Liver resection is considered a potentially curative therapy for patients with early-stage HCC (solitary tumor ≤5 cm in size, or three or less tumors each ≤3 cm in size and no evidence of gross vascular invasion) in a Child-Pugh class A score and no evidence of portal hypertension (although a minor resection could be considered in some patients with portal hypertension) [28],[29] [Table 4]. However, in highly selected cases, patients with a Child-Pugh class B score may be considered for limited liver resection, particularly if liver function tests were normal and no portal hypertension was evident. [28] There is no general rule regarding tumor size for selection of patients for resection. Certainly, patients with smaller tumors are less likely to harbor occult vascular invasion and have a better outcome after therapy. [30] However, patients with a solitary HCC without vascular invasion have a similar survival probability regardless of the tumor size. [31] Nevertheless, the presence of macro or microscopic vascular invasion is considered to be a strong predictor of HCC recurrence. [32],[33] Hepatic resection is controversial in patients with limited and resectable multifocal disease and/or signs of major vascular invasion. [28],[33] Multifocality is associated with lower survival, but does not exclude a good outcome in selected patients. In several studies, resection of multifocal HCC was associated with 5-year survival rates of approximately 24%. [34] Patients with multifocal HCC who appear to benefit from resection are those with sufficient liver reserve to tolerate resection, without extrahepatic disease and without major vascular invasion. Liver resection in patients with major vascular invasion should only be performed in highly selected situations by experienced teams. Owing to the high recurrence rate after surgery, it has been proposed that aggressive surgical liver resection with extended lymphadenectomy should be considered for patients with fibrolamellar HCC and the presence of advanced-stage disease. Invasion of tumor to adjacent organs or local lymph node spread, or limited distant metastasis should not be considered as contraindications for curative resection in patients with fibrolamellar HCC. [35],[36] Laparoscopy and intraoperative ultrasound (IOUS) may improve the selection of patients for potentially curative resection. IOUS can accurately determine the size of the primary tumor and detect portal or hepatic vein involvement, which precludes curative resection. Another benefit of IOUS is the identification of major intrahepatic vascular structures, which can be used to guide segmental or nonanatomic resections. [37] In noncirrhotic livers, an anatomical resection should be performed. Up to two-thirds of the functional parenchyma can be removed safely depending on the age of the patient and his liver regenerative capacity. For cirrhotic patients, the resection needs to remove the least amount of nonmalignant parenchyma possible, because the capacity for liver regeneration is impaired in these patients, to preserve postoperative liver function. Both anatomic and wedge resection are acceptable, although some studies suggest portal-oriented resections, enabling longer overall and disease-free survival when feasible. [38] The 30-day postoperative mortality for cirrhotic patients ranges from 14% to 24%, compared with 0.8%-7% for noncirrhotic patients. [39],[40],[41] Intraoperative blood loss of more than 1500 mL and postoperative infection of any type are important factors affecting the development of postoperative liver failure in cirrhotic patients. [6],[42] Appropriate selection of patients, meticulous surgical technique, use of low CVP (less than 5 mmHg) anesthesia and inclusion of preoperative volumetry with PVE when appropriate are important factors that have to be considered in order to decrease the rate of morbidity and mortality.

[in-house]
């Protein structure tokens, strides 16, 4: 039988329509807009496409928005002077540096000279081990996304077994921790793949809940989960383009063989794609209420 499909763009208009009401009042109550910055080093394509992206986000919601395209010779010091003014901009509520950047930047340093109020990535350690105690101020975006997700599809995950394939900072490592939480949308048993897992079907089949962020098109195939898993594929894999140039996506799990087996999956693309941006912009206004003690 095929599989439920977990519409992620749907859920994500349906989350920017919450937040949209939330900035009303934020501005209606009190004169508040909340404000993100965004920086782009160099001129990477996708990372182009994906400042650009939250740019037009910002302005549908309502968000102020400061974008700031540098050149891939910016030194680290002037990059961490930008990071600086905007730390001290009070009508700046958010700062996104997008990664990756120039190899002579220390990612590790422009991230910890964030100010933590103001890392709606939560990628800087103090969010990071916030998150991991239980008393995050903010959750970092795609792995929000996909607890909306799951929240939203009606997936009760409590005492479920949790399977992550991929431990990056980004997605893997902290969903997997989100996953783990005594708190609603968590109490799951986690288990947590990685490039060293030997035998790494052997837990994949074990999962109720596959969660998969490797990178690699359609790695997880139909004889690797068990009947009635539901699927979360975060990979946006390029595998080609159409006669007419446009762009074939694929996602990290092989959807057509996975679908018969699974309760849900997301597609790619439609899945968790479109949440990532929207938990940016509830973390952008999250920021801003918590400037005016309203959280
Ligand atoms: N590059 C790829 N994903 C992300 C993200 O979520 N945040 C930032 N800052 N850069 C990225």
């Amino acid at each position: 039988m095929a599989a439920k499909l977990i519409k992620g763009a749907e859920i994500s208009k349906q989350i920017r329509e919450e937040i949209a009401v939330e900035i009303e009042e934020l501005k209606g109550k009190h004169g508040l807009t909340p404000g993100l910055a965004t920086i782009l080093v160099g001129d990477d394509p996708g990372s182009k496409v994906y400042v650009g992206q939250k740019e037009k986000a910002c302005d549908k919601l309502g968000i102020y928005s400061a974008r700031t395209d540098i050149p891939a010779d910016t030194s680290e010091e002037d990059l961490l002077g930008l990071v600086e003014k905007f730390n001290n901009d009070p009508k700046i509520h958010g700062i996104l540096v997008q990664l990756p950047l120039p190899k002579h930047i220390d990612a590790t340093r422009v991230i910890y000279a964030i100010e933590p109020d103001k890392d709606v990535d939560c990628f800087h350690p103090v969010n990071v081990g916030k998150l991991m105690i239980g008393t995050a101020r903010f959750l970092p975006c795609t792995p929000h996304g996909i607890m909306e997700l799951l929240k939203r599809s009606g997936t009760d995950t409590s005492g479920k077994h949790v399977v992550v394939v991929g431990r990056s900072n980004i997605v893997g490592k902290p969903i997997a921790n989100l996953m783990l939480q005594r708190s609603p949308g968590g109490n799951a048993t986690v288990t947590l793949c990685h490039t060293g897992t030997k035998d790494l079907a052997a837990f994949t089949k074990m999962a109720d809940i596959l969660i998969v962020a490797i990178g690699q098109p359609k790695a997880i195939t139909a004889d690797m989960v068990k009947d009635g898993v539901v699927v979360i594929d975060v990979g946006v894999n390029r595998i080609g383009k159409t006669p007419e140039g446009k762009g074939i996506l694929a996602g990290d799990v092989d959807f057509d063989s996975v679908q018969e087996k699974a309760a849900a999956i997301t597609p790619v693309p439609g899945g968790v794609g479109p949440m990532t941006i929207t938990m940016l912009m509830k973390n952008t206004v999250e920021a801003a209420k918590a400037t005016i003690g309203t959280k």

Table 4: Indications for liver resection in hepatocellular carcinoma